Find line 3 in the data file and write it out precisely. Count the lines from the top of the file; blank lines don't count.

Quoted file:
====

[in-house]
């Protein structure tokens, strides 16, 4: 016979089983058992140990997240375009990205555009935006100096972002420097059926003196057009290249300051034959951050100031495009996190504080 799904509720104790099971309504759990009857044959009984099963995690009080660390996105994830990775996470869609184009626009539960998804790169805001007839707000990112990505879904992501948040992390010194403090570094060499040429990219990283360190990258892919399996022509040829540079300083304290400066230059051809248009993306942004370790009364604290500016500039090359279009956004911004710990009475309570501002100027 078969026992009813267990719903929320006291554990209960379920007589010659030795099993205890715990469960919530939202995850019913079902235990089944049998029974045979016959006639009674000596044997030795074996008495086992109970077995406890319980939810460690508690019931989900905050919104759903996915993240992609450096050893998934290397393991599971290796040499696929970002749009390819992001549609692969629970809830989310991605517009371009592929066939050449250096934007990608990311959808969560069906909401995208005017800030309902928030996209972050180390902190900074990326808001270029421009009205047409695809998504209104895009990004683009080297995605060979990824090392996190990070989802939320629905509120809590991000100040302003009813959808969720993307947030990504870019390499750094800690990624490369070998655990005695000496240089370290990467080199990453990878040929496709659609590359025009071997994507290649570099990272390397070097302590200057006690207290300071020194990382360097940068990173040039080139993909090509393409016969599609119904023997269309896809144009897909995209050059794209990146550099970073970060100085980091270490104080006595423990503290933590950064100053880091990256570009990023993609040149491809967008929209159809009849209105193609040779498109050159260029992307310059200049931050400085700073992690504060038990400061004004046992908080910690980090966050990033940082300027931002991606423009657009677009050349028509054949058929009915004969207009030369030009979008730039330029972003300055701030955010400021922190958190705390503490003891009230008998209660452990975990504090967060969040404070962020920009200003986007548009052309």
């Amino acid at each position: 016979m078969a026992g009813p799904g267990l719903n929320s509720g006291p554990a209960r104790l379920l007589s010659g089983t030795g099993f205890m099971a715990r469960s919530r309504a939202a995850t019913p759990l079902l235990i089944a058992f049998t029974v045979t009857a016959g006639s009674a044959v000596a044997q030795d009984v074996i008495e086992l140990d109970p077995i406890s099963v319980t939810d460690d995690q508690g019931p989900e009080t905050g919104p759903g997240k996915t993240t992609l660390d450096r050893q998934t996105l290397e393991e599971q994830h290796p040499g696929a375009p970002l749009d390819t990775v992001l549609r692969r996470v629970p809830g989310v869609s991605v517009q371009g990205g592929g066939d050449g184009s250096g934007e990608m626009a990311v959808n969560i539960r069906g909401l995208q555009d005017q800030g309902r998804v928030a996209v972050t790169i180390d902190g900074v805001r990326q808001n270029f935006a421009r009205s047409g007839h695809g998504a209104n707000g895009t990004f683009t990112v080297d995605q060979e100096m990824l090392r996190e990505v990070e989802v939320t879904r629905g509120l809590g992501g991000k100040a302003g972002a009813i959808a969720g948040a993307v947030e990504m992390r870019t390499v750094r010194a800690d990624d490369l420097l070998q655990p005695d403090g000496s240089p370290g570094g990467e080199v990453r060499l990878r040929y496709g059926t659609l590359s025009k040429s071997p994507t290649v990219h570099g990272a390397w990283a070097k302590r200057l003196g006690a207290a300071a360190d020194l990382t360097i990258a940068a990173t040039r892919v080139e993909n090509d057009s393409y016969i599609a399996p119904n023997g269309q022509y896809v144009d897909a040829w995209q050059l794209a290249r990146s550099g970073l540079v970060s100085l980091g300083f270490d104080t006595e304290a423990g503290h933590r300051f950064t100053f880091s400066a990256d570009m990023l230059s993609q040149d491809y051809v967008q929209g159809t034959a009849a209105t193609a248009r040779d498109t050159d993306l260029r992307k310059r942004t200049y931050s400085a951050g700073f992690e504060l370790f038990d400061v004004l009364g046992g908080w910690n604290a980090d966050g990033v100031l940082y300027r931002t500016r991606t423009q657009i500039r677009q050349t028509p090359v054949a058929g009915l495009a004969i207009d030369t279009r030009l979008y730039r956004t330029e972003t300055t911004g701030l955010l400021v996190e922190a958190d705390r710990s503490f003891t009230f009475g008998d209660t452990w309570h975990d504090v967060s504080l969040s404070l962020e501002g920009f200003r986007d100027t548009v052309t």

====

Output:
């Amino acid at each position: 016979m078969a026992g009813p799904g267990l719903n929320s509720g006291p554990a209960r104790l379920l007589s010659g089983t030795g099993f205890m099971a715990r469960s919530r309504a939202a995850t019913p759990l079902l235990i089944a058992f049998t029974v045979t009857a016959g006639s009674a044959v000596a044997q030795d009984v074996i008495e086992l140990d109970p077995i406890s099963v319980t939810d460690d995690q508690g019931p989900e009080t905050g919104p759903g997240k996915t993240t992609l660390d450096r050893q998934t996105l290397e393991e599971q994830h290796p040499g696929a375009p970002l749009d390819t990775v992001l549609r692969r996470v629970p809830g989310v869609s991605v517009q371009g990205g592929g066939d050449g184009s250096g934007e990608m626009a990311v959808n969560i539960r069906g909401l995208q555009d005017q800030g309902r998804v928030a996209v972050t790169i180390d902190g900074v805001r990326q808001n270029f935006a421009r009205s047409g007839h695809g998504a209104n707000g895009t990004f683009t990112v080297d995605q060979e100096m990824l090392r996190e990505v990070e989802v939320t879904r629905g509120l809590g992501g991000k100040a302003g972002a009813i959808a969720g948040a993307v947030e990504m992390r870019t390499v750094r010194a800690d990624d490369l420097l070998q655990p005695d403090g000496s240089p370290g570094g990467e080199v990453r060499l990878r040929y496709g059926t659609l590359s025009k040429s071997p994507t290649v990219h570099g990272a390397w990283a070097k302590r200057l003196g006690a207290a300071a360190d020194l990382t360097i990258a940068a990173t040039r892919v080139e993909n090509d057009s393409y016969i599609a399996p119904n023997g269309q022509y896809v144009d897909a040829w995209q050059l794209a290249r990146s550099g970073l540079v970060s100085l980091g300083f270490d104080t006595e304290a423990g503290h933590r300051f950064t100053f880091s400066a990256d570009m990023l230059s993609q040149d491809y051809v967008q929209g159809t034959a009849a209105t193609a248009r040779d498109t050159d993306l260029r992307k310059r942004t200049y931050s400085a951050g700073f992690e504060l370790f038990d400061v004004l009364g046992g908080w910690n604290a980090d966050g990033v100031l940082y300027r931002t500016r991606t423009q657009i500039r677009q050349t028509p090359v054949a058929g009915l495009a004969i207009d030369t279009r030009l979008y730039r956004t330029e972003t300055t911004g701030l955010l400021v996190e922190a958190d705390r710990s503490f003891t009230f009475g008998d209660t452990w309570h975990d504090v967060s504080l969040s404070l962020e501002g920009f200003r986007d100027t548009v052309t």